Boston is a vibrant technology hub, rich in culture, brimming with smart ideas, and home to prestigious universities that pump out an endless supply of top talent. Sounds like the perfect place for the East Coast headquarters of one of the world’s most innovative companies, right?
But Boston also is costly and congested, with decaying roads and rail lines and — at times — a cranky disposition toward bold changes. That sounds more like the kind of place that could send West Coast technology types running for the exits.
Which version of the city top Amazon executives see might determine Boston’s odds of landing the e-commerce titan’s “second headquarters,” a massive complex that eventually could generate 50,000 well-paying jobs.
With Amazon’s Oct. 19 deadline for proposals drawing near, the region’s power players — including political, business, and higher-education leaders — are lining up to support a pitch that the company should build its second home in Greater Boston.
So far, the opposition has been muted, centered on the size of potential tax breaks for Amazon that have yet to be spelled out. A poll released Thursday by WBUR found 66 percent of Boston voters support the bid to land Amazon, with just 20 percent against it.
Still, there’s been a steady buzz of questions about whether crowded Boston can — or should — try to absorb all of what Amazon would deliver.
Similar questions were posed three years ago as Boston readied — and then abandoned — a bid for the 2024 Olympics. But far smaller development projects also routinely prompt complaints from community groups and civic activists concerned about traffic, housing costs, and other neighborhood issues.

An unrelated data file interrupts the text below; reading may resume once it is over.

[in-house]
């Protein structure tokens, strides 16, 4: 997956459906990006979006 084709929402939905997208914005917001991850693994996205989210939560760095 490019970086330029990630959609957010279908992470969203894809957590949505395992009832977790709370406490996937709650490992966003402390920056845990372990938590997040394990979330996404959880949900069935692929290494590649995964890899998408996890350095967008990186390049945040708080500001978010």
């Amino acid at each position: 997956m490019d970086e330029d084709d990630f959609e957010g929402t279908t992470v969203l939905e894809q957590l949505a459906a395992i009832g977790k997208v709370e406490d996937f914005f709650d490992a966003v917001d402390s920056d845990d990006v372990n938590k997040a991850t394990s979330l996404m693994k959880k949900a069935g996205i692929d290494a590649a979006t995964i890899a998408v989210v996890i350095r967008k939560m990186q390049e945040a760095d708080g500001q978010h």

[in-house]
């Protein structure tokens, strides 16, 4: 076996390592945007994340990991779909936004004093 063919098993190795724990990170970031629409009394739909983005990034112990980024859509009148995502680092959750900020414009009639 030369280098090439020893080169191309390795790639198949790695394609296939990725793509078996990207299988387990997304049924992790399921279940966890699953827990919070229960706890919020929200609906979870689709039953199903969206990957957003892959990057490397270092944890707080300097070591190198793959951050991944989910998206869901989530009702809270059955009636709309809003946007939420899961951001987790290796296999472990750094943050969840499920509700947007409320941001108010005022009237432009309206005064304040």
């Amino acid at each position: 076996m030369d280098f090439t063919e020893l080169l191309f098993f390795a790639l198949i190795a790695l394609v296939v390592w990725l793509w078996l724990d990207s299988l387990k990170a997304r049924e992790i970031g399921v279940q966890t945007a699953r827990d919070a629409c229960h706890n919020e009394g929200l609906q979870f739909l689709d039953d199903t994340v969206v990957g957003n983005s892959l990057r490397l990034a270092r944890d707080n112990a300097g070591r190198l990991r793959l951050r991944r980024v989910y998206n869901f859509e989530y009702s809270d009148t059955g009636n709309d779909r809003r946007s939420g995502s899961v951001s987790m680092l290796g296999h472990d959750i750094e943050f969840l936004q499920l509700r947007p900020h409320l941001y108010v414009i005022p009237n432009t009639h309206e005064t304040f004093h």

In some ways, such doubts reflect an outdated view of Boston as a parochial backwater that can’t tackle tough challenges, said local historian Jim Vrabel.
“If Boston isn’t confident, what city in the country should be?” Vrabel said. “We’re a world-class city today. It’s time we appreciate that.”
Which is not to say there wouldn’t be major hurdles should Amazon pick Boston from a list of contending sites nationwide.
Pumping 50,000 more workers who average six-figure salaries into a market where the average rent already tops $2,100 a month is a daunting prospect, said Mark Melnik, an economist at the University of Massachusetts Donahue Institute.
That high rent reflects high demand and tight supply. If the region can’t add enough housing to meet even higher demand from Amazon workers, rents are likely to climb for everyone, including those already struggling to afford to live here.
“Housing is the elephant in the room,” Melnik said. “The costs are just so high.”
Then there’s transportation. The average Greater Boston resident spends 31 minutes commuting to work, one of the longer trips in the country. Jammed highways and surface roads have become the daily norm for many. There’s also the overcrowded, delay-plagued MBTA.
“Unless everybody’s going to live on top of the Amazon building, we’re going to have a serious transportation problem,” said Barry Bluestone, a professor of public policy at Northeastern University. “We’re going to have to redouble or quadruple our efforts.”